Indigo “Hello World”

2 minutes read

using System;
using System.ServiceModel;

namespace IndiHello
{
      [ServiceContract]
      public class Hello
      {
            [OperationContract]
            public string SayHello(string name)
            {
                  return "Hello " + name;
            }
      }

      class Program
      {
            static void Main(string[] args)
            {
                  ServiceHost<Hello> host = new ServiceHost<Hello>(new Uri("http://localhost/hello"));
                  host.AddEndpoint(typeof(Hello), new BasicProfileHttpBinding(), "ep");
                  host.Open();
                  Console.WriteLine("Press ENTER to quit");
                  Console.ReadLine();
                  host.Close();
            }
      }
}

I am told that I can talk, so I do ;-)  Here’s a simple Indigo server. If you looked at the PDC 2003 Indigo bits, you will notice that the programming model changed quite a bit. I think that in fact, every single element of the programming model changed since then. And all for the better. The programming model is so intuitive by now that I am (almost) tempted to say “Alright, understood, next technology, please”.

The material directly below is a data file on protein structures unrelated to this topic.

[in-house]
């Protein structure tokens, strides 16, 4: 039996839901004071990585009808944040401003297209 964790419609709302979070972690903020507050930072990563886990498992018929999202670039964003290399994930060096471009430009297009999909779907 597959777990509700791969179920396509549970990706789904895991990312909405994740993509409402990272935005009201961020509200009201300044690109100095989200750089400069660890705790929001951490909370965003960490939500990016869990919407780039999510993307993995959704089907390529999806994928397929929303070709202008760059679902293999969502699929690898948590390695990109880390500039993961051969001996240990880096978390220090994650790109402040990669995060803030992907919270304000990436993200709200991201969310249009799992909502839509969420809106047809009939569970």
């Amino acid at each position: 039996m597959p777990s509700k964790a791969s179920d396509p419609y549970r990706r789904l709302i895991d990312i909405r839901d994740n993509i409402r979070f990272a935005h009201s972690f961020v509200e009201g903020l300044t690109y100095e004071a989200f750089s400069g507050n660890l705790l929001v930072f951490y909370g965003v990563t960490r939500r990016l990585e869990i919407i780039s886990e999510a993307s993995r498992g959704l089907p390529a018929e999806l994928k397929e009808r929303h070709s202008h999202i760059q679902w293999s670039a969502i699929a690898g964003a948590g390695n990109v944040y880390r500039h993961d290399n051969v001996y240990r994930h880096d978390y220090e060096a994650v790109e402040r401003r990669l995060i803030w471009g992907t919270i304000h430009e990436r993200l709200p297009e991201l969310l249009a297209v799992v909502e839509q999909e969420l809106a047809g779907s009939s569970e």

So up there you have a class with an implicit service contract. An explicit service contract would be a standalone interface (that’s the proper way to do it, but I wanted to keep the first sample simple) with a [ServiceContract] attribute. Here, [ServiceContract] sits right on the class. Note that the class doesn’t derive from any special base class. Each method that you want to expose as an endpoint operation is labeled with [OperationContract]. These and a set of other attributes (along with a bunch of options you could set, but which I am not doing for the moment) control how the class contract is exposed to the outside world via Indigo.

In the Main method, you have a ServiceHost, which hosts the service (the class is parameterized with the implementation type) and which is initialized with the base-adress at which the service shall be hosted. The base address here is “http://localhost/hello” and with that maps into the namespace of http.sys at port 80. The endpoint can exist alongside any IIS-hosted websites, even though this particular app is hosted in its own little console-based app.

Into this host, I map the service contract with a BasicProfileHttpBinding() to the endpoint address “ep”, which means that messages to that particular service that flow through HTTP using the WS-I Basic Profile 1.0 shall be directed to the “http://localhost/hello/ep” endpoint. Once I have a binding in place (that could also be done in config), I Open() the service and the service listens. Once I am done listening, I Close() the service.

Isn’t too hard.

Updated:

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